The Fictional Character of Pornography

In Hans Maes (ed.), Pornographic Art and the Aesthetics of Pornography. Palgrave-Macmillan. pp. 100-118 (2013)
Download Edit this record How to cite View on PhilPapers
We refine a line of feminist criticism of pornography that focuses on pornographic works' pernicious effects. A.W. Eaton argues that inegalitarian pornography should be criticized because it is responsible for its consumers’ adoption of inegalitarian attitudes toward sex in the same way that other fictions are responsible for changes in their consumers’ attitudes. We argue that her argument can be improved with the recognition that different fictions can have different modes of persuasion. This is true of film and television: a satirical movie such as Dr. Strangelove does not morally educate in the same way as a realistic series such as The Wire. We argue that this is also true of pornography: inegalitarian depictions of sex are not invariably responsible for consumers' adoption of inegalitarian attitudes toward sex in reality. Given that pornographic works of different genres may harm in different ways, different feminist criticisms are appropriate for different genres of pornography.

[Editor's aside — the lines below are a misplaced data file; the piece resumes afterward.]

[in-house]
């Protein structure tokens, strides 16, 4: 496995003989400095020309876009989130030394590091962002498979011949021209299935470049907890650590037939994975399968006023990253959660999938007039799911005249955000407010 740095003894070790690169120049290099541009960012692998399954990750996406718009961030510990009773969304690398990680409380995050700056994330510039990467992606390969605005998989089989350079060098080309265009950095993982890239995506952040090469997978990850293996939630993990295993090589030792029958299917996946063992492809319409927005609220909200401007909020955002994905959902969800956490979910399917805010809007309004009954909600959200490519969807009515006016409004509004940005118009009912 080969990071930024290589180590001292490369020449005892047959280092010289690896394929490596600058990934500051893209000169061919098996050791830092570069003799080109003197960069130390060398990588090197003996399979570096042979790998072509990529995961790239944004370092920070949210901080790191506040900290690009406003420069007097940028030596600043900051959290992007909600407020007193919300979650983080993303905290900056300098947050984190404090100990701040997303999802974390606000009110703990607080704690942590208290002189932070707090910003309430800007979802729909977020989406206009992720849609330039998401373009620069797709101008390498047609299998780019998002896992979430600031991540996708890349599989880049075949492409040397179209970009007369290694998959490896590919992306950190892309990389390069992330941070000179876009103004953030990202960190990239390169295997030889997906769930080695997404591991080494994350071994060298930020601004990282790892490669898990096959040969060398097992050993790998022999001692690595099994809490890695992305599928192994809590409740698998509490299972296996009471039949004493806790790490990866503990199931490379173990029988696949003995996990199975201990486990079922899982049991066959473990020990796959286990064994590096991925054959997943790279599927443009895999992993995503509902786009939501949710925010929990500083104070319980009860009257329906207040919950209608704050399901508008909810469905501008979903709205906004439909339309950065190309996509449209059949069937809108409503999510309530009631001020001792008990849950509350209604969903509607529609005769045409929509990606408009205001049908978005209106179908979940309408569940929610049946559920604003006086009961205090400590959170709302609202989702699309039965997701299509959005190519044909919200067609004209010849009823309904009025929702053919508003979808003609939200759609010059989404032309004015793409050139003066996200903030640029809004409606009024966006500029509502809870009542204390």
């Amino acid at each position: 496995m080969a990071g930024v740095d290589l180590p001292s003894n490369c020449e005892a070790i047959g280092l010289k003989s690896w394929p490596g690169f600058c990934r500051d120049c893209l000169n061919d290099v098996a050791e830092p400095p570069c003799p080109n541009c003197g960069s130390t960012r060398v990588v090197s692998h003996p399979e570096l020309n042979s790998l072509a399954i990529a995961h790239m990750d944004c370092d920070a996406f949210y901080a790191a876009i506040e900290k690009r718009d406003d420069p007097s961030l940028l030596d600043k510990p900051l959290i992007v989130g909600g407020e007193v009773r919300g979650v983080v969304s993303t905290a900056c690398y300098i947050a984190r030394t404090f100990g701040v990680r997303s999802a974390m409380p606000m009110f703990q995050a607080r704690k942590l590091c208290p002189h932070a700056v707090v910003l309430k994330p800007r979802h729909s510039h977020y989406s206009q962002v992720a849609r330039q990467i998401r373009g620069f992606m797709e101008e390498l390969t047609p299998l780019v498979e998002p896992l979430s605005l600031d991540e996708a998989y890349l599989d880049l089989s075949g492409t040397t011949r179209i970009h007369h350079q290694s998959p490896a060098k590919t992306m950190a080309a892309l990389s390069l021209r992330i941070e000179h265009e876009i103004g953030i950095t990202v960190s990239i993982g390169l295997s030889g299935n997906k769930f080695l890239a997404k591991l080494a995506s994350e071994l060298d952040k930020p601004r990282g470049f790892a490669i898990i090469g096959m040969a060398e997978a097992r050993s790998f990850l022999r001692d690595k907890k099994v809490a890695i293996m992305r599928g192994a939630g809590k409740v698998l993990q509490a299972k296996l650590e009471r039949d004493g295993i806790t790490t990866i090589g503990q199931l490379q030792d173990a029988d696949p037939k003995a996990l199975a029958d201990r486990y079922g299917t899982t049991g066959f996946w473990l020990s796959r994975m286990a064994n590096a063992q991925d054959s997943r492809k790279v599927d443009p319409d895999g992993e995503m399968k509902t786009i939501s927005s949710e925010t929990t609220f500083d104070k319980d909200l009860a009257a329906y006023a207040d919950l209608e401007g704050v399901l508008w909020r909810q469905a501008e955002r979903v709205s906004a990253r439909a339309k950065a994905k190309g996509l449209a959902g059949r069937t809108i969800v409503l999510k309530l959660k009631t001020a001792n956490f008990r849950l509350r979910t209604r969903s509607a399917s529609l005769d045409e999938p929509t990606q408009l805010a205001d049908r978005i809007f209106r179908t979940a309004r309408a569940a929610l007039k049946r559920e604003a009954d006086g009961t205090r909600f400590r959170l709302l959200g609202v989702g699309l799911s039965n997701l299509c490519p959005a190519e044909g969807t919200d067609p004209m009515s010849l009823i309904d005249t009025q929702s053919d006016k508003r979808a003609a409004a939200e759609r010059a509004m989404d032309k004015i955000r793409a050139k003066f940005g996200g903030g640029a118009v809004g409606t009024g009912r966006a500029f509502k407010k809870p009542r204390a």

PhilPapers/Archive ID
Revision history
First archival date: 2013-08-09
Latest version: 3 (2013-12-30)
View upload history
References found in this work BETA
Love's Knowledge.Nussbaum, Martha C.
Mimesis as Make-Believe.Walton, Kendall L.

View all 47 references / Add more references

Citations of this work BETA
Pornography and Accommodation.Heck, Richard Kimberly
Morality and Aesthetics of Food.Liao, Shen-yi & Meskin, Aaron

Add more citations

Added to PP index

Total views
3,053 ( #555 of 50,420 )

Recent downloads (6 months)
220 ( #1,745 of 50,420 )

How can I increase my downloads?

Downloads since first upload
This graph includes both downloads from PhilArchive and clicks to external links.